The emotional heatmap unelevated shows how verisimilitude washes over the bus stop image, indicating participants’ emotional wits at a glance. It shows how joyful feelings (see the pink verisimilitude wash on the left) surround the transformed bus stop and positive emotions virtually the flowery walk. There are no strong emotions over the image of the original bus stop (seen on the right).
Beyond understanding how originative and infrastructural improvements can enhance people’s bus experience, these technologies suggest a path forward for future research that looks vastitude the bus but at street diamond increasingly often and an opportunity to unclose human perceptual biology and biases.
For urban planners, the Chelsea “Flower Walk” bus stop initiative highlights many lessons to consider in the planning process, including:
- Define and incorporate goals for how people will wits infrastructural developments and improvements – easier to see and engage with, evoke feelings of joy, visually well-flavored and accessible, and more.
- Get creative in incorporating originative and natural elements as well as embrace verisimilitude – many people enjoyed the new seat with colorful felt flowers and the flower paintings withal the street.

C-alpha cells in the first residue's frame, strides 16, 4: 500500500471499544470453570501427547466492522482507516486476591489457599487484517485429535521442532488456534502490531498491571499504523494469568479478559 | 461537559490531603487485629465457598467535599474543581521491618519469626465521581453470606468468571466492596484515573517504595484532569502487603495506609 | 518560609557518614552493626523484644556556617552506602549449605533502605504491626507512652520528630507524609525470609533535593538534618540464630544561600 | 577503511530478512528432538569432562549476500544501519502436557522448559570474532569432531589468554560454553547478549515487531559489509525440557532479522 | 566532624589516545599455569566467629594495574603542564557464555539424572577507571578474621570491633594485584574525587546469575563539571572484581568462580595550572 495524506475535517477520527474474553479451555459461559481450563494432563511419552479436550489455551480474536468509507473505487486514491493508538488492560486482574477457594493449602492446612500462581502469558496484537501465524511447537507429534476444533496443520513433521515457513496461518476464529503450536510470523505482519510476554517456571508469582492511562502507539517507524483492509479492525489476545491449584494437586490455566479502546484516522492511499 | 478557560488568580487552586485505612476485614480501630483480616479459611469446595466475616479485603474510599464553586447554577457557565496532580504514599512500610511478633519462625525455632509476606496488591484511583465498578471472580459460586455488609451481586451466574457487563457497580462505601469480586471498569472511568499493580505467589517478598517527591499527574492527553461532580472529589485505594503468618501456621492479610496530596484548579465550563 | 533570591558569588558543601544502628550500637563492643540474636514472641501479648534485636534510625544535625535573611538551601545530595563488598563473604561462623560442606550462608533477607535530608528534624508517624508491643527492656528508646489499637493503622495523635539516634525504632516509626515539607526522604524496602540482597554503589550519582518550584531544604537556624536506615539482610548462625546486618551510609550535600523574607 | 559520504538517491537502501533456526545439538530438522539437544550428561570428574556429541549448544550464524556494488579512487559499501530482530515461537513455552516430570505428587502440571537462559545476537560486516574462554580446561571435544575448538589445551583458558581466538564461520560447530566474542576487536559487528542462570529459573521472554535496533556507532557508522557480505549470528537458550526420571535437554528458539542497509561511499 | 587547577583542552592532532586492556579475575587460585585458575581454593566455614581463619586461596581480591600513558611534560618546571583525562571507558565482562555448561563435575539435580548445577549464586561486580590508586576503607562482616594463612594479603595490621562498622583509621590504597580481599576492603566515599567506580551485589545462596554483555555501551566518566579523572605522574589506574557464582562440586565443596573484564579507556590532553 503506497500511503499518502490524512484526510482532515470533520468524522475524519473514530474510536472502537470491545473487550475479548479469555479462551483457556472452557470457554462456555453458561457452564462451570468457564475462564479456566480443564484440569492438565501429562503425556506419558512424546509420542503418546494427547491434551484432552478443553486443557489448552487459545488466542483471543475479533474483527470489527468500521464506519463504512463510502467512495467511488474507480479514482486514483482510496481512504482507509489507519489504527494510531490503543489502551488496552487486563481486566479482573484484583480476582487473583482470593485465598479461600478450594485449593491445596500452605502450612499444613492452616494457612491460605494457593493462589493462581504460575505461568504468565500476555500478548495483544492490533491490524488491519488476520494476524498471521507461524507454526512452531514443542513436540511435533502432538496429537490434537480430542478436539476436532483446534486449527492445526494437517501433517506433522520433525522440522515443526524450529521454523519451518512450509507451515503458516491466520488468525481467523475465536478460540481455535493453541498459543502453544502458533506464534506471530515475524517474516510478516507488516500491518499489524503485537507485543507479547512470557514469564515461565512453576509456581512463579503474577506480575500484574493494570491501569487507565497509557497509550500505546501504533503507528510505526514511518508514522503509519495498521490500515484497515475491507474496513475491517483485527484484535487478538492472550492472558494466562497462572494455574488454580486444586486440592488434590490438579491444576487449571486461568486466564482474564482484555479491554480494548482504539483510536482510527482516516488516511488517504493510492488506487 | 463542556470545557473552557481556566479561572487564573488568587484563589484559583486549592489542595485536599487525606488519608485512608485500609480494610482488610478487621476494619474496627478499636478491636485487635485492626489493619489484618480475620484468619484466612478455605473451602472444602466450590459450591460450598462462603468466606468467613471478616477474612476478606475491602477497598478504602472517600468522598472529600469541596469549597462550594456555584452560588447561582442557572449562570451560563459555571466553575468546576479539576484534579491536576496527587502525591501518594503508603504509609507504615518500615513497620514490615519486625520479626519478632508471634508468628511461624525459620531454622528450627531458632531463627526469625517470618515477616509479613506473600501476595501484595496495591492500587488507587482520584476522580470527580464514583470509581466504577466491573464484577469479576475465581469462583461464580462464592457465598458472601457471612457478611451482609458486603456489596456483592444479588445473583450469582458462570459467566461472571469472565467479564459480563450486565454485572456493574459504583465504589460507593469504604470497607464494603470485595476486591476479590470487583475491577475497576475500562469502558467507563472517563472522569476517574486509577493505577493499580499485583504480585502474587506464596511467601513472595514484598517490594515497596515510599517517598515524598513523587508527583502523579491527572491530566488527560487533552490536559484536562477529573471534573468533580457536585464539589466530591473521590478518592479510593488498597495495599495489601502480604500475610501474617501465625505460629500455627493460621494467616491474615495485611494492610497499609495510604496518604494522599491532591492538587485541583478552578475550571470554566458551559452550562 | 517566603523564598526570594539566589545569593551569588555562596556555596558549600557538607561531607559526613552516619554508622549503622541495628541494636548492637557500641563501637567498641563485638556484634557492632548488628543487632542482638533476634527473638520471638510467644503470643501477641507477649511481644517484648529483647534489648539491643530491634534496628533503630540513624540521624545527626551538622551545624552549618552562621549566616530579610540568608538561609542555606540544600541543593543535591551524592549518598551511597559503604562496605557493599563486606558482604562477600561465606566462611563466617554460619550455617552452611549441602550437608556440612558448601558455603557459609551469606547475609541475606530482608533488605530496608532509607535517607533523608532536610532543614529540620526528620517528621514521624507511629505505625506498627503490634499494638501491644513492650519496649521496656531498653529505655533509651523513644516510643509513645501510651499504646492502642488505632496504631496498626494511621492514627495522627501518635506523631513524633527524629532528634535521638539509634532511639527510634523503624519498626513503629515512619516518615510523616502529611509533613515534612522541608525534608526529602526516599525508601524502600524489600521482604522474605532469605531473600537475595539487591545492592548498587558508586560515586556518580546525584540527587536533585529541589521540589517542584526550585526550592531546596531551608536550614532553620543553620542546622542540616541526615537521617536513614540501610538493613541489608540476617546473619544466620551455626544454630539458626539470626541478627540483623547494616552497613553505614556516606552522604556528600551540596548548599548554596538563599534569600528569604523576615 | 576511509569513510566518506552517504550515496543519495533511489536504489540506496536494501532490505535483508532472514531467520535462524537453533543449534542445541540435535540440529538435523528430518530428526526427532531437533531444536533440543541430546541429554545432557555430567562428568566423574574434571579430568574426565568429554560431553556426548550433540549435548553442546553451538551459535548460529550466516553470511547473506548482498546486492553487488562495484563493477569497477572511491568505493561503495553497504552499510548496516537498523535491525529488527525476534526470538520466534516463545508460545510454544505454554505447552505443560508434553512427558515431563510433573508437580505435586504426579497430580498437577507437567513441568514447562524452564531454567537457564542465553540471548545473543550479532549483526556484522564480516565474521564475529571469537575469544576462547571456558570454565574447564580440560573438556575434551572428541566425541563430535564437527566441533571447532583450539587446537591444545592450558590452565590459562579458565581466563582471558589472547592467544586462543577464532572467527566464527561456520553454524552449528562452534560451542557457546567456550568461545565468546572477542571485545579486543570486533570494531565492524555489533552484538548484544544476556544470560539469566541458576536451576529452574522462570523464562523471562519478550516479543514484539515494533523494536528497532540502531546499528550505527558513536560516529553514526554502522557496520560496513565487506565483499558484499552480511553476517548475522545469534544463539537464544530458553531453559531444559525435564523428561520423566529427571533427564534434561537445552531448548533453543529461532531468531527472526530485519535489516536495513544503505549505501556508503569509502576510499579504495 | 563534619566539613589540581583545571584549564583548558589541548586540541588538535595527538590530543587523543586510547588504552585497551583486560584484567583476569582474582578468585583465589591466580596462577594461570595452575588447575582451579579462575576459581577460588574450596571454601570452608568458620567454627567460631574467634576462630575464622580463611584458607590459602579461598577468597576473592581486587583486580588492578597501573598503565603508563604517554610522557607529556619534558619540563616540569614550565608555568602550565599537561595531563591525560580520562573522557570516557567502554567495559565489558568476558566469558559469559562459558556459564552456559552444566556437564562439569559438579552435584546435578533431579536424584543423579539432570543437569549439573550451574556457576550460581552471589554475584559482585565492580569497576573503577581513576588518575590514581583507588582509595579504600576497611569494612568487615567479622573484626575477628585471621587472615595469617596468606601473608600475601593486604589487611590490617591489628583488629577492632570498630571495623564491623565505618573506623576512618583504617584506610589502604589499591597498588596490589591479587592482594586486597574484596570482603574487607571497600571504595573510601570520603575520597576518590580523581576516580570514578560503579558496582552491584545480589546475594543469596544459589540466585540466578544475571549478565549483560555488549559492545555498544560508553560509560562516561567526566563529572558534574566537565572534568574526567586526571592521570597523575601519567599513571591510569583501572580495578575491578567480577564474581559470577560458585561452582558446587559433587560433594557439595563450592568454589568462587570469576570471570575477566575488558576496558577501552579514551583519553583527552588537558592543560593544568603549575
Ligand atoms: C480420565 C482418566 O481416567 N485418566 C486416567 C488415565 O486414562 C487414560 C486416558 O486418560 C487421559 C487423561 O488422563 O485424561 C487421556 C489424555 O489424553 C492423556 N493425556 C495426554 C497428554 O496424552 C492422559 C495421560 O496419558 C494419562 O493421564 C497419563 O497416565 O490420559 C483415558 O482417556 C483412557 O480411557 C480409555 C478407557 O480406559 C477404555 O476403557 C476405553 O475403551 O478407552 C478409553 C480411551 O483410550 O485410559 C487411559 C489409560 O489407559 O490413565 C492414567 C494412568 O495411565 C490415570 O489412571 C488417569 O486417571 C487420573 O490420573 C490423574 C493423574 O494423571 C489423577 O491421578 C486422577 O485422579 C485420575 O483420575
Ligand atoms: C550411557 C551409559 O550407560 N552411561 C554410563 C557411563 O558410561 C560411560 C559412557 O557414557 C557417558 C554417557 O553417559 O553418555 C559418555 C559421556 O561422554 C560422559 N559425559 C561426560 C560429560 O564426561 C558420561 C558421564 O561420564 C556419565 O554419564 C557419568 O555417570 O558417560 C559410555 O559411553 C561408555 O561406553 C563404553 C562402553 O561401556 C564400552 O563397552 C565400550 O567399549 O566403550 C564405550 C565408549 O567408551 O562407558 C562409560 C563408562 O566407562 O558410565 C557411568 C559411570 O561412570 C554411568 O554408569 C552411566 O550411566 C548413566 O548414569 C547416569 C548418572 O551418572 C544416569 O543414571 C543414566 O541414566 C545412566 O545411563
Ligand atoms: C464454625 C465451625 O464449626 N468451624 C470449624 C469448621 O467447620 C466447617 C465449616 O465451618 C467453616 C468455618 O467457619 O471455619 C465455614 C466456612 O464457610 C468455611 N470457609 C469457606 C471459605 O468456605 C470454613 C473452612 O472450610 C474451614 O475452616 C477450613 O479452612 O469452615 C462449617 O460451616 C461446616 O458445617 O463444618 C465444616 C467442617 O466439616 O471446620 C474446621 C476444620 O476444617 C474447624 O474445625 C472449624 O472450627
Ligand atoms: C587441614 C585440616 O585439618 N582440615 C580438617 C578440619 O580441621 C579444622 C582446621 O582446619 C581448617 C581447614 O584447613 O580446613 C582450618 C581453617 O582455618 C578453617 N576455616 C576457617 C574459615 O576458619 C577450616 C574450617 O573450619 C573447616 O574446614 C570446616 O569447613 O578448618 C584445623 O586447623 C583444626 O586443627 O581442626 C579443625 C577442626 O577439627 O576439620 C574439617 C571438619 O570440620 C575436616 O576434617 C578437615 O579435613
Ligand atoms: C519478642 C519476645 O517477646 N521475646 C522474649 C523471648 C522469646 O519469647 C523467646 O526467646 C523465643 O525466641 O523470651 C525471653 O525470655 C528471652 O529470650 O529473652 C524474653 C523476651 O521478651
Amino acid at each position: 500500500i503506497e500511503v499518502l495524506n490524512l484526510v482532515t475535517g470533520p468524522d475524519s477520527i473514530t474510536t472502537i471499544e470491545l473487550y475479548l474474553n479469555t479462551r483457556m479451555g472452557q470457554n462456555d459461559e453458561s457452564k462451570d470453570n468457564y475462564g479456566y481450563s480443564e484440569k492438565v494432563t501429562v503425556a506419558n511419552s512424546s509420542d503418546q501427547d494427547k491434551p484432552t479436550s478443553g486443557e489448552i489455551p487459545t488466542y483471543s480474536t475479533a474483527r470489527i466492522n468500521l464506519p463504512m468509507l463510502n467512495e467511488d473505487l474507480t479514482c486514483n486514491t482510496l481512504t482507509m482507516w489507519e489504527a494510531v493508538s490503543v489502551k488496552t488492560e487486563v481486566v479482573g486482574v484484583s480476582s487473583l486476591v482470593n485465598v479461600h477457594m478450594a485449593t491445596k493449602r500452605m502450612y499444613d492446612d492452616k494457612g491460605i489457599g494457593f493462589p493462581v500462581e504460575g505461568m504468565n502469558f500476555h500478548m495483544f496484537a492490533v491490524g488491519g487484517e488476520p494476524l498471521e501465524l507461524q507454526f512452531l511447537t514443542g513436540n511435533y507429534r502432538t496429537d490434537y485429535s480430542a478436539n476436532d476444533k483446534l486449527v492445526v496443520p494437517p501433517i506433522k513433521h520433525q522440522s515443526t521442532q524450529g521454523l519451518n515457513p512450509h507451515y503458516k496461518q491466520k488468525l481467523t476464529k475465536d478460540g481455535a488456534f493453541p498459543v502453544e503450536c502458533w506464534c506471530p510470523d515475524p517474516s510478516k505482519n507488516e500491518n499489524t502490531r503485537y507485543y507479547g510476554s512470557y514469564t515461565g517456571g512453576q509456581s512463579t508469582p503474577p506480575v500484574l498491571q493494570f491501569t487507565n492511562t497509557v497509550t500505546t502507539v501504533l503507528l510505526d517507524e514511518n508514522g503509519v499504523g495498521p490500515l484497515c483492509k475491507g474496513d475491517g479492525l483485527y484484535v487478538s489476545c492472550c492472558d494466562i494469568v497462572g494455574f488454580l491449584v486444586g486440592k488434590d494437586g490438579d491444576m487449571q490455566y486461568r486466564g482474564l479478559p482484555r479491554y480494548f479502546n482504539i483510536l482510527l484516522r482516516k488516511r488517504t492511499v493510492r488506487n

- Adopt biometrics technologies, surveys, and other measurement forms during the diamond process, with perspective drawings and renderings, to help unzip the goal of drawing people’s sustentation to hair-trigger elements of the space – including seating/benches, crosswalks, level-boarding platforms or other serviceability features, and more.
Ultimately, to plan for and develop bus stops and spaces centered virtually how people wits them is to modernize our cities and towns with largest buses and increasingly unfluctuating natural and built environments that yank sustentation and spark joy.
The authors would like to thank AdHoc Industries, BostonBRT, transportation advocates, community partners, and artists, including La Colaborativa, Studioful Design, the Human Architecture and Planning Institute (the HAPI), several local artists, and the City of Chelsea‘s Department of Public Works for making the “Flower Walk” possible.
Ann Sussman, RA, is the President of The Human Architecture and Planning Institute, Inc (theHapi).
The post Guest Column: With Data, We Can Diamond Bus Stops to Make People Finger Happy appeared first on Streetsblog Massachusetts.